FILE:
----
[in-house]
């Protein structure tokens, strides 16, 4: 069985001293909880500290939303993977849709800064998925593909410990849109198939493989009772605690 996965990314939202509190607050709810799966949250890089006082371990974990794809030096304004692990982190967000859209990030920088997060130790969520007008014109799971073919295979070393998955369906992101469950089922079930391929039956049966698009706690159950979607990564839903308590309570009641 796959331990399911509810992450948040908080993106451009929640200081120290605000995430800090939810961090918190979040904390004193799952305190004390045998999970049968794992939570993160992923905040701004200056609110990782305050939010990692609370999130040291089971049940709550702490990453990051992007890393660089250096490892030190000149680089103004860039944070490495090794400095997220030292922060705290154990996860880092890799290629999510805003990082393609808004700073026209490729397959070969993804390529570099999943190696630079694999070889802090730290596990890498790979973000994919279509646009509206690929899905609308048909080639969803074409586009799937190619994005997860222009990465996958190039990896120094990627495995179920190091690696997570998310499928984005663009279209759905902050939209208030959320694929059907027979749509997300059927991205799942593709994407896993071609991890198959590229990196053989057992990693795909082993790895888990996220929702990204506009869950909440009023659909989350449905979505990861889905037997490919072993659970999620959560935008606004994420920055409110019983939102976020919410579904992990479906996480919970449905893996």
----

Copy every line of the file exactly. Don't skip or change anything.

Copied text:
[in-house]
């Protein structure tokens, strides 16, 4: 069985001293909880500290939303993977849709800064998925593909410990849109198939493989009772605690 996965990314939202509190607050709810799966949250890089006082371990974990794809030096304004692990982190967000859209990030920088997060130790969520007008014109799971073919295979070393998955369906992101469950089922079930391929039956049966698009706690159950979607990564839903308590309570009641 796959331990399911509810992450948040908080993106451009929640200081120290605000995430800090939810961090918190979040904390004193799952305190004390045998999970049968794992939570993160992923905040701004200056609110990782305050939010990692609370999130040291089971049940709550702490990453990051992007890393660089250096490892030190000149680089103004860039944070490495090794400095997220030292922060705290154990996860880092890799290629999510805003990082393609808004700073026209490729397959070969993804390529570099999943190696630079694999070889802090730290596990890498790979973000994919279509646009509206690929899905609308048909080639969803074409586009799937190619994005997860222009990465996958190039990896120094990627495995179920190091690696997570998310499928984005663009279209759905902050939209208030959320694929059907027979749509997300059927991205799942593709994407896993071609991890198959590229990196053989057992990693795909082993790895888990996220929702990204506009869950909440009023659909989350449905979505990861889905037997490919072993659970999620959560935008606004994420920055409110019983939102976020919410579904992990479906996480919970449905893996």